I think I'm heading for a full house of losses here.
Six pounds. At six pounds.
We're climbing. We're climbing.
All done? Sure?
You lucky man.
I hope they're not having fun at my expense here.
It looks like no-one could see its worth, Phil.
I'm beginning to wish I'd bought a Goblin teasmade or, you know...
Now this is quality. Apart from the chip, that is.
Can I say £100 for it? Well, give me a bid for it? Can I have 30?
40. At 40? 50? 60?
At £80? It's still cheap. 90. £90 bid.
At 90. Another bidder. 100.
There you are, darling.
115. 120. 125.
165. You're out?
-At 165 then, only bid. All done?
-Could've swum the Channel with it.
I'm really happy with that.
You're up, Philip. You haven't made any losses now. That's excellent.
That sort of makes up for the paintings.
Actually it's a bit of a result to have sold that
-in the middle of the Hoovers and the vacuums!
-Well done, Philip!
Now, Cleveleys does like Canton,
and Anita bought it cheap. Fingers crossed.
May I say £50 to start it?
Not worth 50? 40.
I've 40 on the book. At 40. 42.
48. At 48 bid.
Are we all done at £50? For the last time at 50?
That's a real good profit, that is.
If only they had bought more Canton.
-Maybe we're getting into the swing of it, Philip.
-Do you think so?
Anita's chair, questionable reupholstering, but nice and dry.
50 for it? Not worth 50?
Well I've £20 bid for it.
May I say 22? 22 bid.
At 22 bid. 24 bid. At 24.
26 can I say? At 24, it is then. Have you all done at 24 now?
That's made a pound.
Or has it not lost a pound?
Anything that doesn't lose today is a little triumph.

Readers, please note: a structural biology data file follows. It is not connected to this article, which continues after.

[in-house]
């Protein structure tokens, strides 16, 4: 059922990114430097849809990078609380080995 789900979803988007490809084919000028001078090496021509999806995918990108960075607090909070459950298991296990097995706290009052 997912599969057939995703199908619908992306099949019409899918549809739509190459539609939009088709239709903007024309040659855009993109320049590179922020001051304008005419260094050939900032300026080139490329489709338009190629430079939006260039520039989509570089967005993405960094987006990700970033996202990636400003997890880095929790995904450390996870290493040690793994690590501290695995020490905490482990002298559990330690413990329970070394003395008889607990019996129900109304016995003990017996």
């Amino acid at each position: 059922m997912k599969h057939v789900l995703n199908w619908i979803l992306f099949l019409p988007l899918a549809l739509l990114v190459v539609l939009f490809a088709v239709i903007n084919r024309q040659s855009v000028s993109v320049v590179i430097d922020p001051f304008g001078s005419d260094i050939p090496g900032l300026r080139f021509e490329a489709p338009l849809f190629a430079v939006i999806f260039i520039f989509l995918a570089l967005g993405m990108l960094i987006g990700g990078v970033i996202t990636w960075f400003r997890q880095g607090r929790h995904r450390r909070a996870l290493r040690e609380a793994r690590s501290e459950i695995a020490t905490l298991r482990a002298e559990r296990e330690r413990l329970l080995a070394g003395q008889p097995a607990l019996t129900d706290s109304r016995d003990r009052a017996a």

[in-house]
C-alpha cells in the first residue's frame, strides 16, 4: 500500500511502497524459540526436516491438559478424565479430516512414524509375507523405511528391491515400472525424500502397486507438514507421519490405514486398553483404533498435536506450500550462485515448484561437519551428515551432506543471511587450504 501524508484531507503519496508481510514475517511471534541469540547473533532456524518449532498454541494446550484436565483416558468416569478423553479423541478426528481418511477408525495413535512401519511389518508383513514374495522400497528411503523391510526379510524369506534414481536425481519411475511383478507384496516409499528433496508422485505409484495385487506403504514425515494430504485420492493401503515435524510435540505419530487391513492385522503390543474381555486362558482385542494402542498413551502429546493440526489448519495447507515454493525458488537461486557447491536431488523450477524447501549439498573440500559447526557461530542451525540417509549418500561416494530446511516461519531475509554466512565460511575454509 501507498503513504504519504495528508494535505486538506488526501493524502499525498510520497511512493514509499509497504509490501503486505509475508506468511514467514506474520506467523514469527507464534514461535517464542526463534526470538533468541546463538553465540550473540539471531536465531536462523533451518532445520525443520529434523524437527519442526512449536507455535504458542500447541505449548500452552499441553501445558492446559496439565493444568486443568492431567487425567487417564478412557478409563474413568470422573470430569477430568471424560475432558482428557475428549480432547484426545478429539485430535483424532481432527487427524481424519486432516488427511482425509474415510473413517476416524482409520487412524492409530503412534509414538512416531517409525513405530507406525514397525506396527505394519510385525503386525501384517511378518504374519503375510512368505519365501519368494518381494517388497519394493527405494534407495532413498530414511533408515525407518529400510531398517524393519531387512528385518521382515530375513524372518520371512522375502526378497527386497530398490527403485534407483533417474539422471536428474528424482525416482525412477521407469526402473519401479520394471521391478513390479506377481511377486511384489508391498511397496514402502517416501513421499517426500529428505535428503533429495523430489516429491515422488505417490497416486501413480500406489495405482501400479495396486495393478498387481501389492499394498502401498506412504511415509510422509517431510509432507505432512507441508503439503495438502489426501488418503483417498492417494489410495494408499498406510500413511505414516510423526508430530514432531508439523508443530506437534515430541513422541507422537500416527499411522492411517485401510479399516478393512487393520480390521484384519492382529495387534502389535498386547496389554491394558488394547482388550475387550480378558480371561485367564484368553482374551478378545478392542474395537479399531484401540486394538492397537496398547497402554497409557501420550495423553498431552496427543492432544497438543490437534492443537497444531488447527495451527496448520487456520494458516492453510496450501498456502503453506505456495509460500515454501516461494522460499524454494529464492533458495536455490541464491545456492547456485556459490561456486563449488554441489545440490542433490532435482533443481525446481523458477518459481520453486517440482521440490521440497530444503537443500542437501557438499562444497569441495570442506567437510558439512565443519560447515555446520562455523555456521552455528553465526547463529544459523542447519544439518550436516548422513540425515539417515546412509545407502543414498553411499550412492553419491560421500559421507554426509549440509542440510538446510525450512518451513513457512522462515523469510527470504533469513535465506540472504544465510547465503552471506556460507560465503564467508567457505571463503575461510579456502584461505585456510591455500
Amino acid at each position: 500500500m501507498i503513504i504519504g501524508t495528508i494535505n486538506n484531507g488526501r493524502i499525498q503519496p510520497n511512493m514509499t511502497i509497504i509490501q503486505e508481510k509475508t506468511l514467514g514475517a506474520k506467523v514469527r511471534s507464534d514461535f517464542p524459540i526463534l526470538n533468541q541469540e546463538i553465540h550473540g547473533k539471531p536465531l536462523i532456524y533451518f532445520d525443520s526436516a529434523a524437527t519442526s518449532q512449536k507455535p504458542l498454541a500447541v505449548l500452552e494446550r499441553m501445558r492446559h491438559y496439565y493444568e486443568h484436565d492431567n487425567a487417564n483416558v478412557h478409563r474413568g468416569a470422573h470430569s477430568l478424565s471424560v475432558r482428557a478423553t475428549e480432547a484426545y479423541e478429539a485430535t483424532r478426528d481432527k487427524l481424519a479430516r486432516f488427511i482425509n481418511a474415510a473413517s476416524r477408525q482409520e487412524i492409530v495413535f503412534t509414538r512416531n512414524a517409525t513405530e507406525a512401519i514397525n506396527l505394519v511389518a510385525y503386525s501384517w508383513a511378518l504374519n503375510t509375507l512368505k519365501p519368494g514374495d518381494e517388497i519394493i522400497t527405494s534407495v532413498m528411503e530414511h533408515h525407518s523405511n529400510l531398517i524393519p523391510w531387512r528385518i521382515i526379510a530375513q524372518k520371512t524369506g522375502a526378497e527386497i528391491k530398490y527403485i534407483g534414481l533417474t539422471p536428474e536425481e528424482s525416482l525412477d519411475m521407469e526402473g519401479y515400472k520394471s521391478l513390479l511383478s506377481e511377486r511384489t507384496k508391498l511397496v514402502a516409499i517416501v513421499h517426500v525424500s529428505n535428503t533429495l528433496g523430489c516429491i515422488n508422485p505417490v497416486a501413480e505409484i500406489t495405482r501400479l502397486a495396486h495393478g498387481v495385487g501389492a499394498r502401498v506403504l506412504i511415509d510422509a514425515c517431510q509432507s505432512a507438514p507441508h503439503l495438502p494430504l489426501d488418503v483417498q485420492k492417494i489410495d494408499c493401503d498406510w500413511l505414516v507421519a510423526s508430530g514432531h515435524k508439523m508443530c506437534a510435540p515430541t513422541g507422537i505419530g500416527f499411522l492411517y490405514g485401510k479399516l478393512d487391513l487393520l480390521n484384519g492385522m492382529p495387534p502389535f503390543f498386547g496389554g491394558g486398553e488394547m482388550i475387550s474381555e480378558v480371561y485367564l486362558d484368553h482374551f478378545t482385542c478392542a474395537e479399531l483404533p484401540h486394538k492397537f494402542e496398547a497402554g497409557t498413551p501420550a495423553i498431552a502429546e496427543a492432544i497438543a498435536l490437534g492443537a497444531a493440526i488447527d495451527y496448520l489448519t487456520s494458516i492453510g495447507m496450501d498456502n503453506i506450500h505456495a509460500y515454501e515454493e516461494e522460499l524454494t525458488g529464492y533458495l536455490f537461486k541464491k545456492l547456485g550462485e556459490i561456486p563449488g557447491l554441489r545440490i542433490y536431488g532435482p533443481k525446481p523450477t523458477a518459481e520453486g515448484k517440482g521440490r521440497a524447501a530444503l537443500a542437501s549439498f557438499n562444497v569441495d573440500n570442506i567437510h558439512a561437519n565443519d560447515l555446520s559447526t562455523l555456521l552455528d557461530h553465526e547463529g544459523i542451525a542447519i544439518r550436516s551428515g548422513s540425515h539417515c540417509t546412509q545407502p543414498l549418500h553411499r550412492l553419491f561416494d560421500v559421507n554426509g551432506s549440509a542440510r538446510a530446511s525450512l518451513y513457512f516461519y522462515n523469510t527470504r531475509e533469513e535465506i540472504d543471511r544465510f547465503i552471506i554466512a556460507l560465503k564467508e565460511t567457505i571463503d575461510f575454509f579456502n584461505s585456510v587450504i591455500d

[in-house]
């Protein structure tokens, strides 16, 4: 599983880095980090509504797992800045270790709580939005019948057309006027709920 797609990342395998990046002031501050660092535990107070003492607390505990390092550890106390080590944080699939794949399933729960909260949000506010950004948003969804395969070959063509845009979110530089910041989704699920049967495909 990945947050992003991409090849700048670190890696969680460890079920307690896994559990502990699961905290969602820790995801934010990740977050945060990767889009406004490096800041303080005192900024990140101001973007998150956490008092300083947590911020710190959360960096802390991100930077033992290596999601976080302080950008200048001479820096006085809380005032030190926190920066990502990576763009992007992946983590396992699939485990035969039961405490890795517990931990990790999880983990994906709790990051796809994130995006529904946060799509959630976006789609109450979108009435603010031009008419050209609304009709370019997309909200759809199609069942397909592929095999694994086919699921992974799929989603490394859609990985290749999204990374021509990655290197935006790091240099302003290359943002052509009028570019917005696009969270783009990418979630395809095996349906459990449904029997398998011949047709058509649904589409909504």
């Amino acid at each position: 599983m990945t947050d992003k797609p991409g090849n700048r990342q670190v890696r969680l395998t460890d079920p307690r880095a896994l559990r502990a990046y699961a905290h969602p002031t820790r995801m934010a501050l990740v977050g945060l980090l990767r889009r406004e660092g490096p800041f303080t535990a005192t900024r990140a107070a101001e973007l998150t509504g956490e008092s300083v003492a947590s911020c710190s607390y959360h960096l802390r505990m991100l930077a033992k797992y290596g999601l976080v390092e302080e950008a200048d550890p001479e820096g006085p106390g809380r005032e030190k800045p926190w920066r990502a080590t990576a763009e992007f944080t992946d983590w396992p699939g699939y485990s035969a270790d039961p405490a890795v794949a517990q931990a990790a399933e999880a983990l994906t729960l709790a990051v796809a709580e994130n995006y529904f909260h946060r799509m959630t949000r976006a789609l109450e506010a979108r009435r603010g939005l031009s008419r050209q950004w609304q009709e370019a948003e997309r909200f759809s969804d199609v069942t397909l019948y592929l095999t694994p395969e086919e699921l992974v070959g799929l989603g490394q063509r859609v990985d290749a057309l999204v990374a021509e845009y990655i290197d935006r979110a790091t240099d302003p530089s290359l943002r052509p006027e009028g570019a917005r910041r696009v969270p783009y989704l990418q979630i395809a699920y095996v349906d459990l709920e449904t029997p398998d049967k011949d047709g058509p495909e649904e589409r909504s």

You haven't got your mother bidding, have you? Are you sure?
Phil's wee doggies, definitely '50s they now think.
Quite unusual item, a collector's item. What can I say for it?
Well I've ten bid. Ten. Ten.
Can I hear 14? 16. £16 bid here.
At £18 only bid. £20 can I make it?
All done at 18. All finished?
-18, could've been worse.
You know, I think they look a bit disappointed.
Him too. Related?
Now, will Anita's silver pep things up?
Can I have 20 bid? At 20. Thank you, madam.
22 bid. 24. 26.
-32 at the back.
-I think you've had a result with that.
34. It's a cheap lot is this.
34. For the last time at 34.
-I think you had a result there, madam.
-I think so as well.
That is a blow, but then it's not Canton.
The lady on my left keeps laughing. I don't know what's the matter.
-She's enjoying herself.
OK, sports time. Anyone for Glidoball?
Quite an unusual lot, that, so what can I say to start?
It is original, it's in its original box, a high-tech game in its time.
Can I say 30 for it?
-Somebody's gone to a lot of trouble buying this.
I've £10 bid. £10 bid.
Now, can I hear £12 for it?
12? Thank you, sir.
14. 16. 18.
22. At 22. We've got two gentleman in the audience here.
At 22. Will I hear 24 anyway? The highlight of the sale, this.
-Well done, sir. 26.
Prayers have been answered. 26.
30? Go on!
30. At 30 it is.
For the last time at 30. All done.
Jolly good. You've made Anita's day.
-Lord help us. Honestly.
If only the game itself was that much fun.
I'm all that excited, I've made about two quid.
Phil's last attempt to woo Cleveleys.
The photo of Philip Serrell will swing this one.
I don't think so!
He's a pin-up!
What can I say for the lot? £30?
Not worth 30. £20?
Can't go much less than that.
-Oh, you can, trust me.
-The photo alone's worth that!
Well, it's a start. £10, the only bid. At £10, only bid.
16. 18. 20.
22. 24. 26.
30 it is. Once in a lifetime chance, this.
36. 38. 40.
42. 44. 46.
At 46, only bid.
I think it's your handsome face.
Last time at 46? All done?
So that means I've made a profit today, does it?
I think so, Philip.
Yes, and the leaderboard remains unchanged
on a lean day by the seaside.
Anita began with £395.10, and after auction costs, she made £11.64,
giving her £406.74 to spend tomorrow.
Philip started out with £439.36 and after auction costs,
he picked up £36.50, so now he has £475.86 to spend tomorrow.
Numbers have confused me today but I think I've gone a bit further ahead.
I think you have but don't worry, the party isn't over yet,
we've still got one more leg to go.
Next time on the Antiques Road Trip there's a car failure.
I need a mechanic.
I haven't got a clue what that is.
And severe failure of esprit de corps.
Subtitling by Red Bee Media Ltd